So, what of the prizes? There were Innovations-style gadgets or horrible carriage clocks given away in the first round to whoever got the price right (those who bid about fifty quid in this round clearly didn't want to win them), then in each of the games there'd be loads of household appliances and sometimes even cars and holidays - in some you won a selection of them, in some you won everything on display. Then the showcase at the end would have loads more prizes, normally either the entire contents of a room or a car, holiday and loads of audio-visual stuff. At a time when other quizzes were still giving away sets of luggage, this was a massive deal.
Of course, contestants were simply plucked out of the audience and invited to Come on Down, so you sometimes got a right dozy selection of people there. The producers would bus in whole factories, offices, universities or social clubs en masse, the idea being that the contestants would all have hundreds of supporters behind them, hollering the answers at the top of their voices. In the original version, the contestants got a Price Is Right medal to wear throughout the show, just to congratulate them on successfully negotiating the stairs. The fact the contestants never knew they were going to be on meant that occasionally you'd get people who were completely shocked and hardly said a word throughout the programme. At least it meant the interviews weren't very long.
"Oooh, it's all American isn't it?" With these words, my parents welcomed The Price is Right to Britain. It may seem tame now, but when the show started, nobody had seen anything like it before, such was its brashness and razzle-dazzle. Indeed, they even had to tone it down halfway through the run because it was so incredibly vulgar and over-the-top. Most of this is undoubtedly thanks to original producer William G Stewart, who used to bound through the audience at the start of a show, wearing a pink jumpsuit and playing Land Of Hope And Glory at full blast, just to get the audience wound up. The fact he gave them all party hats and, best of all, Central flags to wave throughout meant that they were excited, even if the viewers weren't. There was also a truly mental vaudeville-esque theme tune which ratcheted up the excitement another notch.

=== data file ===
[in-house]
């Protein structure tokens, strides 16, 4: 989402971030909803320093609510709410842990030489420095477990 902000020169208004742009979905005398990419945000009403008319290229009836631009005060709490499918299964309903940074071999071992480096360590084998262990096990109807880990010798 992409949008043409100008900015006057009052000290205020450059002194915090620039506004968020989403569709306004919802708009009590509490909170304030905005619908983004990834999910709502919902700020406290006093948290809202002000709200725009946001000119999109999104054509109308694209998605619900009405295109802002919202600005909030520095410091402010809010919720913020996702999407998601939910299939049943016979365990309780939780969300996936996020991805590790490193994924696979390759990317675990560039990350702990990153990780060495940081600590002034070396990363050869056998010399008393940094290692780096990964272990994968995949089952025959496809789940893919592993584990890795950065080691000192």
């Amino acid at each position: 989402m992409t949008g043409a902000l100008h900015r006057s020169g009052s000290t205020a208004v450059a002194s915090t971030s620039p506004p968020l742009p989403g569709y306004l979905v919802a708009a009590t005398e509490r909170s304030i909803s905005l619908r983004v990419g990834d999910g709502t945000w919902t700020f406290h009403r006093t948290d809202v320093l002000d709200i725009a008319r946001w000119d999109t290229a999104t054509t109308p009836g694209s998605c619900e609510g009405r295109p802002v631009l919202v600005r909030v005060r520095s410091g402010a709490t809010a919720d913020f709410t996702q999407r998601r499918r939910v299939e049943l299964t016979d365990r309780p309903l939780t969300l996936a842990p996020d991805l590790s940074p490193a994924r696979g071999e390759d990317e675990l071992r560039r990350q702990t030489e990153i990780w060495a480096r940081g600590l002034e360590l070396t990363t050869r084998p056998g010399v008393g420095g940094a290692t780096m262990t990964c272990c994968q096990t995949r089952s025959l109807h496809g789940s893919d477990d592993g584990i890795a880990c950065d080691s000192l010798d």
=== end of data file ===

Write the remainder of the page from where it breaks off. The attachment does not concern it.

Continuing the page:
The other bit you watched The Price Is Right for was the games, of which there were a massive amount. If some of them were a bit dull - "do you want to swap these prices over or not?" was a low point - others were fantastic. The game that scared us most when we were younger was Cliffhanger, where for every pound the contestant was out in their guess, a little man would climb a mountain, yodelling all the way, until falling to his death off the top after 25 steps - one step for each £1 you were out on three different pricing items.
The most fun ones were the ones that involved a little bit more than just pricing, such as Hole in One where to win the big prize the player had to putt a golf ball into the hole but for every item he/she priced correctly the player could putt from closer. Every week this came up there was always a bet with one of the scantily dressed assistants that ol' Brucie wouldn't be able to putt it in, which he never usually did. Also hilariously, the giant cardboard sign had a handle that changed to 'Hole in Two' so that if the player lost they could have another shot.
And then there was Plinko where players dropped discs into holes in the hope that they'd fall into a cash pocket, with more discs going to people who'd guessed prices correctly. There is a gamble at the end where you can choose to risk your prize money (sadly, typically only a few hundred quid) for a 50/50 shot at a larger prize (this was later changed to include the additional chance to double your money). It was also a piece of proverbial to join in with the games at home, and indeed in our attic there are still toys with price labels on from when we played our own versions of Supermarket.
Hosts with the most
Both of the first two hosts worked well - Les had some cracking old-school mannerisms, and at the end of each round he'd tell the contestant to "Go and have a chat with Cindy/Lyndsey/Debbie/etc". Every single time. Brucie, of course, was Brucie and so was always great with the dozy contestants and handling the prop-based games like Plinko. Our favourite thing ever about the show, though, is the way Look-In announced that there would be two more hostesses in one series, to wit "Busy Les will now be assisted by six hostesses rather than four". We just love that "Busy Les". You're working him to the bone, Bill!